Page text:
Election Day is Tuesday, March 14. In the days between now and then, we hope you’ll listen to candidates speak, read their words, and reach out to them about the issues that concern you.
The March election has no state or national candidates, and that’s traditionally bad news for voter turnout. That being said, we remind you that your vote has far more impact on local government races than it does on the state or federal level, and likewise the outcome of your vote on the local level has more of an impact on you.
Equally important are the warrant articles on the town and school ballots, whether it’s the school budget or a request for new communications equipment, funding for roadwork or for construction of school classrooms. Town and school requests should be handled the way you handle your checkbook: can we afford it? Is it a necessity or a luxury? Is it something we can put off, or will it end up costing much more later on?
If you don’t understand what you’re being asked to approve, seek the answers. The right to vote is important, but it carries with it the responsibility of understanding the issues at hand. It shouldn’t sway your vote if the budget committee or your neighbor favors or dislikes a warrant article or candidate, you should consider the source.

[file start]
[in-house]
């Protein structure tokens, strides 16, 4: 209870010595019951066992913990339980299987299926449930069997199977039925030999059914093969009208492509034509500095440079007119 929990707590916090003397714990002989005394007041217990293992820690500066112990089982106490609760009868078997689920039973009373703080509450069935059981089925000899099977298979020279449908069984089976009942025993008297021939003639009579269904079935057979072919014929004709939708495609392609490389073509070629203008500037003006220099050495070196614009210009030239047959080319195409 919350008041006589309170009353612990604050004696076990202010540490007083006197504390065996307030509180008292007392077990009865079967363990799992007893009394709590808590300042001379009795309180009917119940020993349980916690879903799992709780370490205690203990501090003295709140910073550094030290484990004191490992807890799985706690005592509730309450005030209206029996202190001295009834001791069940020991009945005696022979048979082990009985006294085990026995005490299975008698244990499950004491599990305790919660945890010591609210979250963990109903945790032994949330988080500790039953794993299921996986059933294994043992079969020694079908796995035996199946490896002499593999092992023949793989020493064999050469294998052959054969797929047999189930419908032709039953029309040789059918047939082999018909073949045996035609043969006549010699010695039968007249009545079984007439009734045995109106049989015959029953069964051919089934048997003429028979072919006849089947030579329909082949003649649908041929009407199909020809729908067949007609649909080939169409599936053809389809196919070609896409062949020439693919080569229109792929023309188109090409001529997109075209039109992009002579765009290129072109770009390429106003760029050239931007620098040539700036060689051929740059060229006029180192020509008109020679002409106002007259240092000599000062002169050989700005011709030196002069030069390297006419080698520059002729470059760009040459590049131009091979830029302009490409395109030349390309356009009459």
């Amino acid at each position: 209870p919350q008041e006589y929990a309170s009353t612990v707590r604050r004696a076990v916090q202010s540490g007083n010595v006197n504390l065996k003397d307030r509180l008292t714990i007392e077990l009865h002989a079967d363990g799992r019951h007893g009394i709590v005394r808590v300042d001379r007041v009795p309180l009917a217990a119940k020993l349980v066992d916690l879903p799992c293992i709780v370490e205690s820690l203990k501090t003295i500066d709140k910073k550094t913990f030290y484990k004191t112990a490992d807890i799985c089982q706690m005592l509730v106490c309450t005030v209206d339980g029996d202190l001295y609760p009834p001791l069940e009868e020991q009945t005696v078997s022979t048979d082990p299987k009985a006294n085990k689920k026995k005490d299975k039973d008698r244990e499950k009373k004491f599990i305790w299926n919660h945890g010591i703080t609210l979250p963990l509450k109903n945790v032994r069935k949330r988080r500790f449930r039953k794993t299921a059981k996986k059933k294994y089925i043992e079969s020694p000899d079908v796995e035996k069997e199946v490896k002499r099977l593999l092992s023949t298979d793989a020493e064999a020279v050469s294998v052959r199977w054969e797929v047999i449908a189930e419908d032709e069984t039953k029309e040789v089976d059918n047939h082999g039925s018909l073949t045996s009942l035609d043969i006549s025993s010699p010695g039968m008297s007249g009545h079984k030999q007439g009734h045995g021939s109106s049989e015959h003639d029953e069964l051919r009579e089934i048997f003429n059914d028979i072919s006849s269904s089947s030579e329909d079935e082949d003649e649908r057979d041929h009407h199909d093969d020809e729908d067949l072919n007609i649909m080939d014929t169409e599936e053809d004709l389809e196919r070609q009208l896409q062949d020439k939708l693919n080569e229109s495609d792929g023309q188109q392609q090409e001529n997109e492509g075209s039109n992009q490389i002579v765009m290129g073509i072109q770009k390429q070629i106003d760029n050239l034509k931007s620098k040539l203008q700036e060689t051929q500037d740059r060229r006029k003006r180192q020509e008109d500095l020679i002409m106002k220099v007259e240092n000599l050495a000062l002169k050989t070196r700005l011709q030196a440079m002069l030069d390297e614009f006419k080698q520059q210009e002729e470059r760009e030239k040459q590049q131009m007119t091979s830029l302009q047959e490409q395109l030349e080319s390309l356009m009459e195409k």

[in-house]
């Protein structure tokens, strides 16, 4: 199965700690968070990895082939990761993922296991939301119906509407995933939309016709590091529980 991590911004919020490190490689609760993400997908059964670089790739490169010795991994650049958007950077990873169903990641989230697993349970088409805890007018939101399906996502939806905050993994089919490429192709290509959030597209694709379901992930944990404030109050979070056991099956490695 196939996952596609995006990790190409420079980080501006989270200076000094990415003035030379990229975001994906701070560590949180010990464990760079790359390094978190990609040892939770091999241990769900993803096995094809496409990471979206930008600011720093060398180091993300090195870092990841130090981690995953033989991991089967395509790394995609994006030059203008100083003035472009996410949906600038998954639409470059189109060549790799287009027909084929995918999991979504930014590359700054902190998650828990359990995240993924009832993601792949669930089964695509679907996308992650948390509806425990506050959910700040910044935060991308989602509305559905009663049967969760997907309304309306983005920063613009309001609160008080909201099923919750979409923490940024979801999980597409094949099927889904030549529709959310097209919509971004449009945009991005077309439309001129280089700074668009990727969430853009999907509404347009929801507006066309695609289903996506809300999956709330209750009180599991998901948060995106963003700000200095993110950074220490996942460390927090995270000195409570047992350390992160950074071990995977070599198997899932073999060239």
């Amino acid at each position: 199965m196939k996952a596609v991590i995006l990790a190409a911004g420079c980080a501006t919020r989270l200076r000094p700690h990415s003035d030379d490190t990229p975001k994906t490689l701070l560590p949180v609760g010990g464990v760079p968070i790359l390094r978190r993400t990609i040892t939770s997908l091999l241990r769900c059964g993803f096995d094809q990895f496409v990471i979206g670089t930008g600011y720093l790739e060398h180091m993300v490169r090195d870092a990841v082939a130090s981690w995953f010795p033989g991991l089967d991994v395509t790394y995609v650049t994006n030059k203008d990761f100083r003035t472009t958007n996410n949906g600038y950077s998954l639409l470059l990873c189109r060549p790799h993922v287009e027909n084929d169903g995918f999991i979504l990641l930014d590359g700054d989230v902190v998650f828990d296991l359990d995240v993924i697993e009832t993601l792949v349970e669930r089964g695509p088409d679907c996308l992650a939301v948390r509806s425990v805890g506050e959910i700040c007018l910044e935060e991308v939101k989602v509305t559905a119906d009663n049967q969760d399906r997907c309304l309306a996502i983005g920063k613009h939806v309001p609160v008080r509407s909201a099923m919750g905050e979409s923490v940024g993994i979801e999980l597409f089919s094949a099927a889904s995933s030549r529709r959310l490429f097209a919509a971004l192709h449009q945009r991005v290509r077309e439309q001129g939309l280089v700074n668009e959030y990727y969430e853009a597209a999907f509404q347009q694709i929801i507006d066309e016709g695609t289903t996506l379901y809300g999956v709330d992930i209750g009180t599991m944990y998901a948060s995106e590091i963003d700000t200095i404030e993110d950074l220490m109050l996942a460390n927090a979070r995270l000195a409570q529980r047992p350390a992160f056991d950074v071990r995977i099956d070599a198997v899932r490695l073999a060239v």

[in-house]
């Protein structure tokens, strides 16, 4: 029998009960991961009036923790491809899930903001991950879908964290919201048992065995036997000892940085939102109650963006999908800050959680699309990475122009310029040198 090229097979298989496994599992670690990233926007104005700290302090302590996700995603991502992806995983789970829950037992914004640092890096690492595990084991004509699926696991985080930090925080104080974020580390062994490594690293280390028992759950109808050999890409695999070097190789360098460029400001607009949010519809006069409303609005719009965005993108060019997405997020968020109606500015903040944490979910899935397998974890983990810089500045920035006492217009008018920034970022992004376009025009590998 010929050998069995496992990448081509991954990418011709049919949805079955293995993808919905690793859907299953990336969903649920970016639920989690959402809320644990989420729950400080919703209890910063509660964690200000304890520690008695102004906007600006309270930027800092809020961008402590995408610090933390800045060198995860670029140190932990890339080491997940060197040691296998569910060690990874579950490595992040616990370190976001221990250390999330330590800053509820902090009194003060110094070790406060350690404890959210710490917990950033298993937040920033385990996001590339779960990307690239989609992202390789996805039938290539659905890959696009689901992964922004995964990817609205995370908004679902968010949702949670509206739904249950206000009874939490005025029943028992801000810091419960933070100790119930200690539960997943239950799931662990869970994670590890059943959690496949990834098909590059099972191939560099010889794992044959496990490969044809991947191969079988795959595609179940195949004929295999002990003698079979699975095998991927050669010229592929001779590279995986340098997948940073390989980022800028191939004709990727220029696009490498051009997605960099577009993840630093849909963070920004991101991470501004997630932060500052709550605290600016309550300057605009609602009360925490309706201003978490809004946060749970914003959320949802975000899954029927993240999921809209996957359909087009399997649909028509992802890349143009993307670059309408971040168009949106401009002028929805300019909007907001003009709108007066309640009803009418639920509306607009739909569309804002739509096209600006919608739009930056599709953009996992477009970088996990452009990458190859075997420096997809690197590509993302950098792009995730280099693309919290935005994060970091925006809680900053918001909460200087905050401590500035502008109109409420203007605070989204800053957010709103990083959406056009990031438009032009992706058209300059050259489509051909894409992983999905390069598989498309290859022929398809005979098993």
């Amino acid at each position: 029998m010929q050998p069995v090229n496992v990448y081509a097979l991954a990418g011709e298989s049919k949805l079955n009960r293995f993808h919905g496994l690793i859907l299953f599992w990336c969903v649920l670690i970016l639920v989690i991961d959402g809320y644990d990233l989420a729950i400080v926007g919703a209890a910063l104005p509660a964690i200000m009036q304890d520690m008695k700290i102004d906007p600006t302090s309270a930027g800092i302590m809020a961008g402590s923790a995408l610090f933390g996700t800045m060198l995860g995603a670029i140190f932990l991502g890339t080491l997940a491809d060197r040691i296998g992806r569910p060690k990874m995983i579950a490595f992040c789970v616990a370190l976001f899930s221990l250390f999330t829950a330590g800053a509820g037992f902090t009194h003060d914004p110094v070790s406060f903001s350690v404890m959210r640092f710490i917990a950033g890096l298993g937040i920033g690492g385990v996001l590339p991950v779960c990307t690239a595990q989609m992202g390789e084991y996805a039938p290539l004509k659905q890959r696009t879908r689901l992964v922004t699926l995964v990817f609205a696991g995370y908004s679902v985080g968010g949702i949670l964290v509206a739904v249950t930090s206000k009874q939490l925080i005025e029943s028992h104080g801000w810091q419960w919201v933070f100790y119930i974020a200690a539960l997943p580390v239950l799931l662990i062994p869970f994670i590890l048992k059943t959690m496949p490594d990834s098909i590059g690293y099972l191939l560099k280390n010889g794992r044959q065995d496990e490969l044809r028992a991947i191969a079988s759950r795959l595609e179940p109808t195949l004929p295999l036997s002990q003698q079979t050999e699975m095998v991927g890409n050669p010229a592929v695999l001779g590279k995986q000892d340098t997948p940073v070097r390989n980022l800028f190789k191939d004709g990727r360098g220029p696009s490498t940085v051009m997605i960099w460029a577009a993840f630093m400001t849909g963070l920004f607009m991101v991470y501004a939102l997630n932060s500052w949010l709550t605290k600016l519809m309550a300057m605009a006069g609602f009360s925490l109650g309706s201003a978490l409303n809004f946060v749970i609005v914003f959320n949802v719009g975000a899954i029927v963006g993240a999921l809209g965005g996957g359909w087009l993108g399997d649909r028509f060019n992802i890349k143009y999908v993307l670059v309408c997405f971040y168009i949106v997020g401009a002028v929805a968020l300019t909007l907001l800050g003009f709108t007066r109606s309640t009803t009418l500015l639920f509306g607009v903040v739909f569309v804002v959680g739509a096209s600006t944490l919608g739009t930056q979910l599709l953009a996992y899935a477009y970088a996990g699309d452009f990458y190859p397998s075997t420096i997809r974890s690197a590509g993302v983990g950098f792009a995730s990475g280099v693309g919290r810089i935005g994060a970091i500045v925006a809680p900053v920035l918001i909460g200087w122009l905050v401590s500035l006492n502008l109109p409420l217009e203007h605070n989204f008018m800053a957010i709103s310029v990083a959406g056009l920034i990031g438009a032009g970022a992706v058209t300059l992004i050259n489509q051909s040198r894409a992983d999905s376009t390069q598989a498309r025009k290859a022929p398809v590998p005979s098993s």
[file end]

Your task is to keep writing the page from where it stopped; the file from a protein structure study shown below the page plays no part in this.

We’ve asked candidates why they’re seeking office. We’ve also reviewed warrant articles in past issues. Here are a few pointers: On a bond, pay attention to the financial obligation imposed for each year of the bond, as the money will come out of your pocket for the life of the bond. How about a union contract? If it covers just one year, its costs are likely to be clear, but most contracts are for two to four years. Make sure that you understand the costs attached to each additional year. You won’t be asked to vote on it in future years, but the money will be added to the overall budget and will be part of your tax bill.
And money isn’t everything. Does the contract take into consideration the economic downturn? Are workers paying more of their insurance these days? Be sure to get the full picture, because the choice is yours.
Each article has its pros and cons, and it pays to listen to both sides. Many people like to pride themselves on their patriotism, and there’s not a much better way to express your patriotism than by heading to the polls and making informed choices. So for your own good and the good of the community, please vote March 14.